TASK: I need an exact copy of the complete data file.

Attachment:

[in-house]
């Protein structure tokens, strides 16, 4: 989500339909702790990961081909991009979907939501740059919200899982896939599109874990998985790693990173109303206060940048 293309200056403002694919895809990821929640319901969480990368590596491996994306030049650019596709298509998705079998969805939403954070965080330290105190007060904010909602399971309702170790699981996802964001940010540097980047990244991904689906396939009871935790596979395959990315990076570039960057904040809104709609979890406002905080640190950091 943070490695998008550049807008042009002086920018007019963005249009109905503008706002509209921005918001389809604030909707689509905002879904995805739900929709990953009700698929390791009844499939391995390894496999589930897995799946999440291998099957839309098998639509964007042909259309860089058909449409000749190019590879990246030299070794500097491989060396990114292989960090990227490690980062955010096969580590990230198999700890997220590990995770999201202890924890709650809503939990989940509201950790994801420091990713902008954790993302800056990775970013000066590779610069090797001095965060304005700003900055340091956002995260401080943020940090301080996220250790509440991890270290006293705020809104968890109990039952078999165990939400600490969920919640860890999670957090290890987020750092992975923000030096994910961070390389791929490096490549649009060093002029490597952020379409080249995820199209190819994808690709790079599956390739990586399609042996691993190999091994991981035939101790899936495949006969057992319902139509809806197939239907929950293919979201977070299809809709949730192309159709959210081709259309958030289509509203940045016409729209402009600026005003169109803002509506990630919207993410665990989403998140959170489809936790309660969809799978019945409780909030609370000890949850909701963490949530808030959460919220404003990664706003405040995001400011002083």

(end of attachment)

[in-house]
């Protein structure tokens, strides 16, 4: 989500339909702790990961081909991009979907939501740059919200899982896939599109874990998985790693990173109303206060940048 293309200056403002694919895809990821929640319901969480990368590596491996994306030049650019596709298509998705079998969805939403954070965080330290105190007060904010909602399971309702170790699981996802964001940010540097980047990244991904689906396939009871935790596979395959990315990076570039960057904040809104709609979890406002905080640190950091 943070490695998008550049807008042009002086920018007019963005249009109905503008706002509209921005918001389809604030909707689509905002879904995805739900929709990953009700698929390791009844499939391995390894496999589930897995799946999440291998099957839309098998639509964007042909259309860089058909449409000749190019590879990246030299070794500097491989060396990114292989960090990227490690980062955010096969580590990230198999700890997220590990995770999201202890924890709650809503939990989940509201950790994801420091990713902008954790993302800056990775970013000066590779610069090797001095965060304005700003900055340091956002995260401080943020940090301080996220250790509440991890270290006293705020809104968890109990039952078999165990939400600490969920919640860890999670957090290890987020750092992975923000030096994910961070390389791929490096490549649009060093002029490597952020379409080249995820199209190819994808690709790079599956390739990586399609042996691993190999091994991981035939101790899936495949006969057992319902139509809806197939239907929950293919979201977070299809809709949730192309159709959210081709259309958030289509509203940045016409729209402009600026005003169109803002509506990630919207993410665990989403998140959170489809936790309660969809799978019945409780909030609370000890949850909701963490949530808030959460919220404003990664706003405040995001400011002083």